Ben Gurion Flight Delays Due to Computer Snafu

A passenger waiting by his luggage in the departure hall at Israel’s Ben Gurion International Airport. (Flash90)

Dozens of flights were delayed and hundreds of pieces of luggage remained behind as planes took off late due to a computer snafu at Ben Gurion Airport. At issue is the computer system that controls the Hold Baggage Screening — the automatic security check system for inspection of passenger luggage at Ben Gurion Airport. As a result of the snafu, the systems that luggage must pass through for security purposes are unable to keep up with the amount of luggage being sent on the check-in conveyor belts, resulting in delays to flights.

Under safety protocols, all checked-in bags must go through the HBS system before they are loaded onto planes. The computers controlling the process displayed outages overnight Wednesday, resulting in spotty operations, with the entire system shut down at several points. Tech teams are trying to find the cause of the issue and repair it. Teams of baggage inspectors were brought in to try and move bags along through the security process, but even with the extra help, the security system is still running slow. As a result, some 400 bags have been left behind as the flights they are supposed to be on took off. The bags will be sent to their owners on flights to the appropriate destinations later Thursday, officials said.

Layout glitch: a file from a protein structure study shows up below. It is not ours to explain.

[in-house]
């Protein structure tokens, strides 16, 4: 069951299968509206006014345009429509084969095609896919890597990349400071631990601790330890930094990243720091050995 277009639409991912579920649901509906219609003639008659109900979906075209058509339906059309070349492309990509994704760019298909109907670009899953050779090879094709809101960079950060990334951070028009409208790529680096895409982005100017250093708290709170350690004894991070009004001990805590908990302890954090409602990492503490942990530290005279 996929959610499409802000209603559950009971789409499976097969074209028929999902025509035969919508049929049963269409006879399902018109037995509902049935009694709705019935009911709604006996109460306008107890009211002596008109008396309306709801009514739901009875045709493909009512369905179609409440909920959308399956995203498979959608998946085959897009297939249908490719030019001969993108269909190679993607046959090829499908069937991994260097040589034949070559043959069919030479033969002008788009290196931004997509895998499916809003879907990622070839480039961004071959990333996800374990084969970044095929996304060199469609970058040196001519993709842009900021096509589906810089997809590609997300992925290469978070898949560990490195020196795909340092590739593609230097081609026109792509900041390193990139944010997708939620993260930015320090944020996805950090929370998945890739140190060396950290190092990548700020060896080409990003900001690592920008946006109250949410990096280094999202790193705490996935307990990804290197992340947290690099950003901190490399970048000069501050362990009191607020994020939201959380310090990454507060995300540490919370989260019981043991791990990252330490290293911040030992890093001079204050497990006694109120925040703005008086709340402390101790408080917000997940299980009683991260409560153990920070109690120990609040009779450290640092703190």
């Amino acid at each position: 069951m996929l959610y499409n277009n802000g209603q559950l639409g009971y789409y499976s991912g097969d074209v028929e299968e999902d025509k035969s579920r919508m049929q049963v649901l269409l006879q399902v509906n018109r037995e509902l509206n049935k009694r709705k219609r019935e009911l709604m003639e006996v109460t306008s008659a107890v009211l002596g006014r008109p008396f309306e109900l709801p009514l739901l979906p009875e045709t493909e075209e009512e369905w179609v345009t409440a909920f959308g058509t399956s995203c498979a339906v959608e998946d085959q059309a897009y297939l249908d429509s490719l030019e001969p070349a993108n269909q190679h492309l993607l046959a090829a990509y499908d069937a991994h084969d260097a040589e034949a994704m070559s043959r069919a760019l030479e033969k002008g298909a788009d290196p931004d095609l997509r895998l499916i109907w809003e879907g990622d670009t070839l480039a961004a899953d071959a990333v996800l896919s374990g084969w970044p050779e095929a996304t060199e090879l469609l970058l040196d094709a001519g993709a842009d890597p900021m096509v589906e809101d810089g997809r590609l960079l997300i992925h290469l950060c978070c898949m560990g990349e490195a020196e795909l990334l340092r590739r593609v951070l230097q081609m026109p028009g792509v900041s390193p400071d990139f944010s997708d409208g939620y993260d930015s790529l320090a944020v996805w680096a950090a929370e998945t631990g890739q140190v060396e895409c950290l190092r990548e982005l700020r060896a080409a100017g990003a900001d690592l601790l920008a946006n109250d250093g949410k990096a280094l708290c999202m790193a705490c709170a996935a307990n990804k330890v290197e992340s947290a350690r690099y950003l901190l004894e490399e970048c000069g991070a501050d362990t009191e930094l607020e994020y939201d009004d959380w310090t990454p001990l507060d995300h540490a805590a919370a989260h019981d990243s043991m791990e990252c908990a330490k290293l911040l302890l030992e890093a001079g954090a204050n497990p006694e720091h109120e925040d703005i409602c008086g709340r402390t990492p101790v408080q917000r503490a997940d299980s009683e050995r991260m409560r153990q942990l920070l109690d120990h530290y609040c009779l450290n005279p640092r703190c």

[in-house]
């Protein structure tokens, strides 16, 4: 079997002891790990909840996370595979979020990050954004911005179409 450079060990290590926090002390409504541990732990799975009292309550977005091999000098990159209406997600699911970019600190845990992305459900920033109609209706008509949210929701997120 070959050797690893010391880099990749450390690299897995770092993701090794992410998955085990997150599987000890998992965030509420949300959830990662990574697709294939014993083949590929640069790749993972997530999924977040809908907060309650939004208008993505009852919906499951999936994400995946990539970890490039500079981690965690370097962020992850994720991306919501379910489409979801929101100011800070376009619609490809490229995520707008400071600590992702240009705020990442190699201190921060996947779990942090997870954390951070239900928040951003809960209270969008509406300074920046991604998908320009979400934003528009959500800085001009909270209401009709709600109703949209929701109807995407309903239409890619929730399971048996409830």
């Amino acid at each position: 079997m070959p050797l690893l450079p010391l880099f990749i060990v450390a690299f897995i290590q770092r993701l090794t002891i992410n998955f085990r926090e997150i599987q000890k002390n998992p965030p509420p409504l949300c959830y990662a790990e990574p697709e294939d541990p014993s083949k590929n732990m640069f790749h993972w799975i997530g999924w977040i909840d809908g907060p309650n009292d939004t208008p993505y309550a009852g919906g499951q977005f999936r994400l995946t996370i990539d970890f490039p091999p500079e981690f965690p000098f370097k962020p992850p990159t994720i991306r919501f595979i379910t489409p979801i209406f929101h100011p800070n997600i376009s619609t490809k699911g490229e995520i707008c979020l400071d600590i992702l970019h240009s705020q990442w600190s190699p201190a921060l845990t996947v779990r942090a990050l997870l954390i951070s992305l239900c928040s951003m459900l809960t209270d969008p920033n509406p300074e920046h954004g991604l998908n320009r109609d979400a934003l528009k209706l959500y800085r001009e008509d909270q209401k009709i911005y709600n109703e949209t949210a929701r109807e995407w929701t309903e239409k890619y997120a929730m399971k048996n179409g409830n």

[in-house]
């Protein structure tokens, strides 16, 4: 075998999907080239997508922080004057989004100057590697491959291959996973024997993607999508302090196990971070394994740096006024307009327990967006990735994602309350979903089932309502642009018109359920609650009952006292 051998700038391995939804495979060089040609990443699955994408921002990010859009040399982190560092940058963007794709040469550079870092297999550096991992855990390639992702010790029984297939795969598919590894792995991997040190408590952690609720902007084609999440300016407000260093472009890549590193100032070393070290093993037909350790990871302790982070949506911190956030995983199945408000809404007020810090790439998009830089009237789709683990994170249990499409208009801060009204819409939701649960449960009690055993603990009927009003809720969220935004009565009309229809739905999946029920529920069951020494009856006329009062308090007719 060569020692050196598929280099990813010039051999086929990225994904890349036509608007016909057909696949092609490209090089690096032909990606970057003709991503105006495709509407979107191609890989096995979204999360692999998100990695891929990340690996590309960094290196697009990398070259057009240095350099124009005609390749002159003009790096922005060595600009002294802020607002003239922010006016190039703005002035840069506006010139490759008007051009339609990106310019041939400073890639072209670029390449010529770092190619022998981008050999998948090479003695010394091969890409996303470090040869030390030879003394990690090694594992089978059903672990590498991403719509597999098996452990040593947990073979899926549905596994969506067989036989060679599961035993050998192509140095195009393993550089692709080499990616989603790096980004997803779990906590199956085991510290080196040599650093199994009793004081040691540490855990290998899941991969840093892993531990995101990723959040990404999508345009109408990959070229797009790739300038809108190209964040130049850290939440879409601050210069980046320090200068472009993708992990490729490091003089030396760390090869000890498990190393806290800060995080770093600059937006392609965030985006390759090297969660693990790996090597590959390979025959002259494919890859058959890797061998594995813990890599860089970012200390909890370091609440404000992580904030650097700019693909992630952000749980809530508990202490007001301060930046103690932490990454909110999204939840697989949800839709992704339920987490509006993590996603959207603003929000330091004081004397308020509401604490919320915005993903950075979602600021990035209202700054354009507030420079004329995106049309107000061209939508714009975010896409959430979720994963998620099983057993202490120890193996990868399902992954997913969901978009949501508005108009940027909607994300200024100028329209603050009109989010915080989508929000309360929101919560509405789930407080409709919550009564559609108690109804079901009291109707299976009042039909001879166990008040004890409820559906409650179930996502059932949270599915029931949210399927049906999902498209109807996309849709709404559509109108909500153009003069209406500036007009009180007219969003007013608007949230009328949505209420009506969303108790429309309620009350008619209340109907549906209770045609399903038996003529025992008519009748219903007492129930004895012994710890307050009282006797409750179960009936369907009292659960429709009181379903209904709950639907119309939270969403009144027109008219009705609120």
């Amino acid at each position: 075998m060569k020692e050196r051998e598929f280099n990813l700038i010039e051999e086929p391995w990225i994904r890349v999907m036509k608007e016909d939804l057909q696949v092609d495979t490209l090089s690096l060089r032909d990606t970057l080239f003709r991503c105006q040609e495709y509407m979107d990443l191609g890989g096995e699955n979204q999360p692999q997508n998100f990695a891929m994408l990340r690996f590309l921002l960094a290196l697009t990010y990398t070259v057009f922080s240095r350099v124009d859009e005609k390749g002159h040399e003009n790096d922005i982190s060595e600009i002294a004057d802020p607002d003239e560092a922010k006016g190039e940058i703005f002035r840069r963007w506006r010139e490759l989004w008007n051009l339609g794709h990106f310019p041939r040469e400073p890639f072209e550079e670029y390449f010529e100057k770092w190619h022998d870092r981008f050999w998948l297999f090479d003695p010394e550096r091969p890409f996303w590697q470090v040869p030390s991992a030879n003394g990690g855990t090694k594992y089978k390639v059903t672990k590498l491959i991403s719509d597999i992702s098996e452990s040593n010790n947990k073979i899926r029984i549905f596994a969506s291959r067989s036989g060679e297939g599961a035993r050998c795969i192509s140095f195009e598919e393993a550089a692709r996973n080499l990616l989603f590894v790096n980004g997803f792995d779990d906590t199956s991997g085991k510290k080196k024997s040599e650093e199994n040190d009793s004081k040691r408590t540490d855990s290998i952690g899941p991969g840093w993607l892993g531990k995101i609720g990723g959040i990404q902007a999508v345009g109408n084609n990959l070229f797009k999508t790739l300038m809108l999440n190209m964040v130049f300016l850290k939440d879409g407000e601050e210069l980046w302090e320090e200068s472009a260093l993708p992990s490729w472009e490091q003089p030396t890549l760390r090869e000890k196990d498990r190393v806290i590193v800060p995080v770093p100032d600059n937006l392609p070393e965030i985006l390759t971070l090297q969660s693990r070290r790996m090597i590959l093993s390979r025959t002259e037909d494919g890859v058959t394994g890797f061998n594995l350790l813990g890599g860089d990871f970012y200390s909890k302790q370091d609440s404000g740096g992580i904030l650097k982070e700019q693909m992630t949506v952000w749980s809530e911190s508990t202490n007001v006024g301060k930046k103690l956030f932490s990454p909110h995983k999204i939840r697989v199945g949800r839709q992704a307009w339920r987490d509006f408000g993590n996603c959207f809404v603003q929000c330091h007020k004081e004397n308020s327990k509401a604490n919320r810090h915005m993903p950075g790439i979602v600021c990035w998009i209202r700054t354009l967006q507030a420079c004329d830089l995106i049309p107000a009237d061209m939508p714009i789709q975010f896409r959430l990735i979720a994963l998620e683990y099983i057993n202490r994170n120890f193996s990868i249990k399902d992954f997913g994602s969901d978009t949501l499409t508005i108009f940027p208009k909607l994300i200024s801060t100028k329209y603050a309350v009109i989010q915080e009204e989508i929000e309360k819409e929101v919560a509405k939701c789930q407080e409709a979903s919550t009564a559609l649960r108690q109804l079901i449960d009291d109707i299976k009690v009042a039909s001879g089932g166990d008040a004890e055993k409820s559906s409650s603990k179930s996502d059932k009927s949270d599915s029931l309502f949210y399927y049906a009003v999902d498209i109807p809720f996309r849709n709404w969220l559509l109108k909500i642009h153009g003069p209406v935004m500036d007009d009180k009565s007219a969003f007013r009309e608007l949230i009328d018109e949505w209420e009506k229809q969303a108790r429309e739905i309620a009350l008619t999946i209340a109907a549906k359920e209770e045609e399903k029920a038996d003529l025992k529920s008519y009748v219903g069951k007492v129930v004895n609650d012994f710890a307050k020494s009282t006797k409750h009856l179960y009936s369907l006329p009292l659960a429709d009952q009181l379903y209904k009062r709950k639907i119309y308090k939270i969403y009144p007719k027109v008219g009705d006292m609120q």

The delays are taking place within the “inner bowels” of the airport — behind the check-in lines — and check-ins for all flights have been proceeding normally. Most of the overnight and early morning flights depart for European cities, and flights to destinations such as Rome, Geneva, London, Budapest and many other cities were delayed by an hour or more. Ben Gurion Airport officials recommend that passengers double-check their flight schedule in advance of departing for the airport.


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